Winner, Under Water
'Night flight': On a night dive over deep water – in the Atlantic, far off Florida’s Palm Beach – Michael Patrick O’Neill achieved a long-held goal, to photograph a flying fish so as to convey the speed, motion and beauty of this ‘fantastic creature’. (Wildlife Photographer of the Year/ Michael Patrick O’Neill)

*This image is copyright of its original author

Winner, Behaviour: Birds
'Blood thirsty': When rations run short on Wolf Island, in the remote northern Galápagos, the sharp-beaked ground finches become vampires. Their sitting targets are Nazca boobies and other large birds on the plateau. Rather than leave and expose their eggs and chicks to the sun, the boobies appear to tolerate the vampires, and the blood loss doesn’t seem to cause permanent harm. (Wildlife Photographer of the Year/ Thomas P Peschak)
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Wink Semenggoh Orangutan Reserve is providing crucial habitat in Malaysia
Posted by: Matt Newkirk - Yesterday, 09:22 AM - Forum: Projects, Protected areas & Issues - Replies (3)
Semenggoh Nature Reserve is home to 30 rescued orangutans in Borneo. The reserve offers visitors a rare chance to get a good look at one of man's closest relatives.
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  Why birds dont grow as large as dinosaurs?
Posted by: Kingtheropod - 10-15-2018, 11:33 PM - Forum: Dinosaurs - Replies (1)
Many people argue the question as to why dinosaurs achieved such large sizes. Many argue that the skeletal design of dinosaurs (hollow bones) allowed them to obtain such masses. However, I dont think it is as simple as that. For instance, birds have hollow bones too but no bird in prehistory has exceeded 1 ton.

So please feel free to provide your theories below...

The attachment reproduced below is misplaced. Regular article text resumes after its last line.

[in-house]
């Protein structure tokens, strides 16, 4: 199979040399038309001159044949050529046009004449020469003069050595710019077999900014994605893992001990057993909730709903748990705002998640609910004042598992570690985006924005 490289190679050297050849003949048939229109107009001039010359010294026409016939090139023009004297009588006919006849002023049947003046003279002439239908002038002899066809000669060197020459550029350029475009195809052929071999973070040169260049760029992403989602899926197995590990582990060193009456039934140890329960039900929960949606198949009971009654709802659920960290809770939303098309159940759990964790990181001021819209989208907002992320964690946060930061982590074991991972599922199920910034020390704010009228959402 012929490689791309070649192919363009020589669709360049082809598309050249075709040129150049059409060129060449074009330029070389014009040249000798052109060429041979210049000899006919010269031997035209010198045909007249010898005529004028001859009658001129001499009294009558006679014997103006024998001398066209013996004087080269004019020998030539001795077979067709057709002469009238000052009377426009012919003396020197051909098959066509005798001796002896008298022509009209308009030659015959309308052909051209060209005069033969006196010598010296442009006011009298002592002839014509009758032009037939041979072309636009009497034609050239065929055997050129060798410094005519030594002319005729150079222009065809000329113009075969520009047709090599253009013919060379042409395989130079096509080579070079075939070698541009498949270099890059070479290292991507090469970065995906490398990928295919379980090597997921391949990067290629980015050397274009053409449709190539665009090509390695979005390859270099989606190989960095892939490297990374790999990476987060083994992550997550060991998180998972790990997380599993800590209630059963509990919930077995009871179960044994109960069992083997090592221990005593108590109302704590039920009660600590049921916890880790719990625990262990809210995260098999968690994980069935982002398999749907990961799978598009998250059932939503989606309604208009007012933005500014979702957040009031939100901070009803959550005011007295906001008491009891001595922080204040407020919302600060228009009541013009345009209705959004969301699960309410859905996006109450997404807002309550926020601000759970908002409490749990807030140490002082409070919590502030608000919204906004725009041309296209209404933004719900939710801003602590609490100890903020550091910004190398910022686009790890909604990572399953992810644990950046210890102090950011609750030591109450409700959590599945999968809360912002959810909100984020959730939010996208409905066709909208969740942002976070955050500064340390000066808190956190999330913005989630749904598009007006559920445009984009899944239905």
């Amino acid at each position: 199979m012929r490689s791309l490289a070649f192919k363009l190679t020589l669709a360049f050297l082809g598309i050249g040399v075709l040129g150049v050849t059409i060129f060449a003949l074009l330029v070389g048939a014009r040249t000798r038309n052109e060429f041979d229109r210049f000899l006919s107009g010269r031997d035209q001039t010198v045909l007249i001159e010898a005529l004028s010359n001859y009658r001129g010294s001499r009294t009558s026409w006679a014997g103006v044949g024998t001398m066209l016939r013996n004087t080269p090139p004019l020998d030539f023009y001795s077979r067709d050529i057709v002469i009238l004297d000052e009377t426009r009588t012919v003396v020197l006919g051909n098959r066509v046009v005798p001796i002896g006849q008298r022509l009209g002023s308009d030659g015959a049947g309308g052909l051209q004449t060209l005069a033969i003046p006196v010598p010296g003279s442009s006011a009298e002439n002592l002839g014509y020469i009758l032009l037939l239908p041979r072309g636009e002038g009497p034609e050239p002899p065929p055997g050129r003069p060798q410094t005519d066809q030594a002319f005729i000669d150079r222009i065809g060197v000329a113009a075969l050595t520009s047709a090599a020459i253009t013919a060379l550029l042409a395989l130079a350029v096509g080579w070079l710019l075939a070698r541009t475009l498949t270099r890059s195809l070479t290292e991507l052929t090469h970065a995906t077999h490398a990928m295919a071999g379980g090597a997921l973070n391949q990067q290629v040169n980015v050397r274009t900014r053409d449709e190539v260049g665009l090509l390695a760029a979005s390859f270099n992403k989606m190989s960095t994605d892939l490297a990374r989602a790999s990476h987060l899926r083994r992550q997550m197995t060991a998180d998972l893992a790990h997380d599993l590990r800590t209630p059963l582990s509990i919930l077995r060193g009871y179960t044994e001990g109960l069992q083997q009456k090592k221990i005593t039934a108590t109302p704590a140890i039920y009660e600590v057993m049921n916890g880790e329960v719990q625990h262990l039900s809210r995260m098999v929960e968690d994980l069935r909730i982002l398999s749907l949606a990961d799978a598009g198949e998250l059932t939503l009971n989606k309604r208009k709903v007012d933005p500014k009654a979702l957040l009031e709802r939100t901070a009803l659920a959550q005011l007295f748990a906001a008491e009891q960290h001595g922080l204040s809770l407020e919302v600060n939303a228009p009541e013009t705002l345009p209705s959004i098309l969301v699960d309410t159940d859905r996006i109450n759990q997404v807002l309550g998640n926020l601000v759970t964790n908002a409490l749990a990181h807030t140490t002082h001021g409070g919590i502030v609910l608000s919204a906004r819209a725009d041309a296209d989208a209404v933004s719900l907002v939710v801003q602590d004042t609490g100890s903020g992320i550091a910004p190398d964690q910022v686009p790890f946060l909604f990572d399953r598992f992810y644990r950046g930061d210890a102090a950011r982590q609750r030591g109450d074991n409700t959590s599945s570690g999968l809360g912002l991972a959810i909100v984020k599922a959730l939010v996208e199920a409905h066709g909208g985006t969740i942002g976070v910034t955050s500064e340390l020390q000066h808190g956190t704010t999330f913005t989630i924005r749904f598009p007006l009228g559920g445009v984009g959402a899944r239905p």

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  Bone and muscle strength or density
Posted by: parvez - 10-09-2018, 09:07 PM - Forum: Miscellaneous - Replies (28)
Bone and muscle strength is the key to a versus fight. It is the primary factor that influences the victor. Let us discuss about muscle and bone density or indirectly their strength.

*This image is copyright of its original author

*This image is copyright of its original author
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  Conservation - Rhino Horn and Ivory: a sensitive issue
Posted by: Matias - 10-08-2018, 09:17 PM - Forum: News, Events & Updates - Replies (2)
I open this topic to focus news, articles and reports on the theme of the rhino horn and marfim. A space for discussion and dissemination of good information, promoting a qualified understanding on this global theme.

"There is a tendency for the two to mingle, giving the impression that the policy adopted for one species is also good for the other, signaling to address a unique conservation strategy for the two species. Elephants do not survive after ivory removal, so there is no means of a selective and sustainable retreat. For rhinos, livestock farming is a viable path, where sustainable and regulated use can provide a quantitative historical recovery. A species has no other means than its effective protection. The other can self-finance, use economic means to make it viable. And this mix can disrupt conservation policies for both species"

Illegal trade seizures: Rhino horn - Mapping the crimes


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  Ask questions related to problem you are facing while using WildFact forum
Posted by: gaodongfang - 10-01-2018, 10:04 AM - Forum: Suggestion, Feedback and Complaint - Replies (5)
Hello,I am a tiger fun from China.And I want to learn knowledge on tiger from this forum.But my private message unable to work.I'm puzzled about that,what should I do?
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  List of cats found in india
Posted by: bigcatlover - 09-30-2018, 12:53 AM - Forum: Wild Cats - Replies (2)
 India, the only country in the world to have all the three prime members of big cat family, The Lion, The Tiger and the Leopard makes India one of the major attraction for the wildlife lover across the globe. This blog article is concentrating to give more specific information about all the big cats’ species found in India.